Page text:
It’s fair to say that Anthony Horowitz knows his way around a killer plotline. The bestselling author has not only captured readers with his mystery novels, Magpie Murders, Moonflower Murders and the Hawthorne mysteries, but taken on the mantle of his predecessors with two acclaimed Sherlock Holmes novels – The House of Silk and Moriarity – and three James Bond novels. So when he agreed to offer a masterclass in writing the perfect plot twist, we knew we were getting one of the best.
It’s definitely worth watching The Art of: The Murder Mystery in full to get the depth of Horowitz’s wisdom, as well as stories about how he wrote his fantastic novels. But here are five nuggety takeaways to keep by your writing table (perhaps, like Horowitz, you eschew the keyboard for a fountain pen?) in the midst of your murder mystery-writing.
1. Don’t underestimate the planning
Horowitz acknowledges that some writers like to sit down and let the story flow out, but he’s not one of them. “I often spend longer planning a book than I do writing it,” he says. “A good example is Magpie Murders, which took me something like 10 years to work out and then about two years to write, but it was a very, very complicated book and required an enormous amount of thinking.
"I put everything down on paper. I make copious pages and pages of notes until I am ready to write and by the time I do sit down at my desk, I have a sort of a map of where I'm going and everything is going to work.” Make sure, though, that you leave a little room to surprise yourself when you get to the page: “If I can't surprise myself, how can I surprise my reader?”
2. Start with a simple formula
Not sure how that plan should begin? There’s a Horowitz Hack for that: “Start with a simple formula,” he advises. “A plus B equals C. A equals one person, B is another person, C is the reason why A murders B. That's your bullseye. If that's original and interesting and surprising enough, then you can tell us who A and B are, and and that's your next ring.” Once you’ve got the basics, he explains, you can build out into the worlds your characters occupy, who knows them and how they know each other.”
3. People should be able to guess the twist
Want to know the secret of a killer plot twist? It should be obvious enough for people to potentially guess it – but surprising enough that they rarely actually do. One of the major influences on Horowitz’s work was Agatha Christie, an author who he says always surprises him but “you always feel you could have guessed because all the information has been down there in front of you. When I’m writing my book, I’m very influenced by that. When my publisher or my agent or anybody else reads one of my books, the first question I ask is not ‘Did you enjoy it?’ but, ‘Did you guess it?’ Because that, to me, is the crux of the matter. If they do guess it, I feel a sense of disappointment but at the same time, if they can't get it, then I haven't played fair. What I prefer to do is for them to say, 'No, I didn't get it, but I should have.' That's what I'm aiming for.”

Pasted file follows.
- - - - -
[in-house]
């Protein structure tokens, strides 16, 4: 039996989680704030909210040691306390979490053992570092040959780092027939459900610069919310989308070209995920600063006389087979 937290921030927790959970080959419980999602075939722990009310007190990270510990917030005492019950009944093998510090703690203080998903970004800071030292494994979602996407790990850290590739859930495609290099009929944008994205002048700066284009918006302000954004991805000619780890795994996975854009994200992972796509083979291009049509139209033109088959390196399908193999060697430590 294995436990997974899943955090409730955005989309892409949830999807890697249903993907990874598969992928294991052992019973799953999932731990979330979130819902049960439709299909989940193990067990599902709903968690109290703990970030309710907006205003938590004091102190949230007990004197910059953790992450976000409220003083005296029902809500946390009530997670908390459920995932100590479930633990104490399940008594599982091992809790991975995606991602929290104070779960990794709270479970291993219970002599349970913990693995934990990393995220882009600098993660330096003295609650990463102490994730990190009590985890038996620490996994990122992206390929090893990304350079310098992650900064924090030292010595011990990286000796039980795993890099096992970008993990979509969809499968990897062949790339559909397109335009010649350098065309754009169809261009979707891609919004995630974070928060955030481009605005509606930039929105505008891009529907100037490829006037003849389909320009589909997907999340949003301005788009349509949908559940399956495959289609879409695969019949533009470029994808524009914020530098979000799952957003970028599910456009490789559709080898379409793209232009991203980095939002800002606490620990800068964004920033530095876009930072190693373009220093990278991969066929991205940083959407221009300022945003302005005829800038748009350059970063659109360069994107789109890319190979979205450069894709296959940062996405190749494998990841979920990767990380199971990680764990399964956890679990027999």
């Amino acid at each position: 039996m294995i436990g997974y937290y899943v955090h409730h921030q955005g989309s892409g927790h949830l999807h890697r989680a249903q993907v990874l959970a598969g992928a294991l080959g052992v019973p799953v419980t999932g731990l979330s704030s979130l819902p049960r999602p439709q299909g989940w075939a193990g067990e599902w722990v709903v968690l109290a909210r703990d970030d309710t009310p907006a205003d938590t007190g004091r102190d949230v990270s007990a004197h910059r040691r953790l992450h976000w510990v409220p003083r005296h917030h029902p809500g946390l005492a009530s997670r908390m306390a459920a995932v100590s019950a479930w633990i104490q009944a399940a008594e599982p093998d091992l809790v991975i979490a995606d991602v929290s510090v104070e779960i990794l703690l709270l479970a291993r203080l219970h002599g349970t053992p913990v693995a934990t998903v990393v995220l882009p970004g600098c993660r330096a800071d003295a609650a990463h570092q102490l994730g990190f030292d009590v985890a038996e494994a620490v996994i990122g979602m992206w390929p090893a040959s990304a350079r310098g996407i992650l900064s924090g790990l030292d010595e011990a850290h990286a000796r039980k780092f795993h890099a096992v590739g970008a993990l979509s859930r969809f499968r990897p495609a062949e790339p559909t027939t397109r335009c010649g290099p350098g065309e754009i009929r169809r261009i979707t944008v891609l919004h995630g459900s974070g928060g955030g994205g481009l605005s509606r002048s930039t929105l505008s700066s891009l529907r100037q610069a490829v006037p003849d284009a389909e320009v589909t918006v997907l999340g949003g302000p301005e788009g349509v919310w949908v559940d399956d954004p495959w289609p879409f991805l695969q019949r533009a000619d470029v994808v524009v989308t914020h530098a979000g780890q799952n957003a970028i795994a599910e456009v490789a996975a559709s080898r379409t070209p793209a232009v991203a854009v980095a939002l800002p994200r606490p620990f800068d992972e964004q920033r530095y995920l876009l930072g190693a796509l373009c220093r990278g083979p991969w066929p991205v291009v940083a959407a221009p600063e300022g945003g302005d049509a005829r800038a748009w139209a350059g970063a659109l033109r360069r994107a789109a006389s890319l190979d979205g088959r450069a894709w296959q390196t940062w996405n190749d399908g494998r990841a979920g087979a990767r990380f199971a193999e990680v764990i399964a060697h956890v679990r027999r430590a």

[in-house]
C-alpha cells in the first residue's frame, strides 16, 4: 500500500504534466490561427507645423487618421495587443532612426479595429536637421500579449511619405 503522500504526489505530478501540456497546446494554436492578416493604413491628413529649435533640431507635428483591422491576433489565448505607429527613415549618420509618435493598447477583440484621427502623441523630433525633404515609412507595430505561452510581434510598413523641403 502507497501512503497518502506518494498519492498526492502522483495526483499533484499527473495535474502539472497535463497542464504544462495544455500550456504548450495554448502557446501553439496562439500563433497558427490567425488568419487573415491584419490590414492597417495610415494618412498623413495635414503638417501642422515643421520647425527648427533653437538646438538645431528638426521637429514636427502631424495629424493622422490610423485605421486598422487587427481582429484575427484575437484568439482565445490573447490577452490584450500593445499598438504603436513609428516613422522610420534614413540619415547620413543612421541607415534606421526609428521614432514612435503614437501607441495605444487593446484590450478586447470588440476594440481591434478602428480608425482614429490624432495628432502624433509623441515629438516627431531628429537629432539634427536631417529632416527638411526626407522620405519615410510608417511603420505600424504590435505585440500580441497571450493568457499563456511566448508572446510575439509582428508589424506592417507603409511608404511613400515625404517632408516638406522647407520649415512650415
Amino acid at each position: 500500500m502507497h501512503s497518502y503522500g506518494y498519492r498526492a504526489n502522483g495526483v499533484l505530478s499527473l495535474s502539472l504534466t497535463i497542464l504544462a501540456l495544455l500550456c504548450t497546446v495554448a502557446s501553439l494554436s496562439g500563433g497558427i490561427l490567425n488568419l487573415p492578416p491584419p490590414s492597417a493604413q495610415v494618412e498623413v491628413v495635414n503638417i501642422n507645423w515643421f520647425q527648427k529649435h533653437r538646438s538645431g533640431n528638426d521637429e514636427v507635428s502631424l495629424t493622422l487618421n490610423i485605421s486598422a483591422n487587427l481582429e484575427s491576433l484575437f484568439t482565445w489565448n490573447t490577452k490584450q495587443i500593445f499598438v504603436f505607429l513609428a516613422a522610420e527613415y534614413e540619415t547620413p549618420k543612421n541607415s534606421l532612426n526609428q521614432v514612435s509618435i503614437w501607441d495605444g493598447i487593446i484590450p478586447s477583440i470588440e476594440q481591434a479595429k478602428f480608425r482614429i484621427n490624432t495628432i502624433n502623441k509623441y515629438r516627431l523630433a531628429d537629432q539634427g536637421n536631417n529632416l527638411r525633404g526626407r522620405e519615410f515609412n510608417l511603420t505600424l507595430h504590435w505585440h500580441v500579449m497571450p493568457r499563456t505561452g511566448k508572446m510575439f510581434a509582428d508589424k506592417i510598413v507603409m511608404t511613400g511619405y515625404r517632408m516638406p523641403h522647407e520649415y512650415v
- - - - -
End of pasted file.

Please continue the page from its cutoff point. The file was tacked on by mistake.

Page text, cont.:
4. Live inside your book
The best way to bring a story to life? Inhabit it. “There’s one piece of advice I would give to writers: don't stand on the edge of the book, looking over the edge of the chasm. Live inside the book looking around you,” Horowitz says. “What my characters see, I see. What they feel – the wind or the sunshine – I feel. If I'm inside the book, I'm not thinking about it as being something that you or anybody else will read. I am merely inside the world of the book – all that comes later.”
5. The only rule is originality
Looking for some hard-and-fast do’s and don’ts? Horowitz won’t divulge. “If you ask me what are the do’s and don’ts in writing a whodunnit or a murder mystery? Quite simply, there aren’t any. Never constrain yourself. It is by doing the don'ts and not doing the do’s that you will write the completely original book for you – and find success.”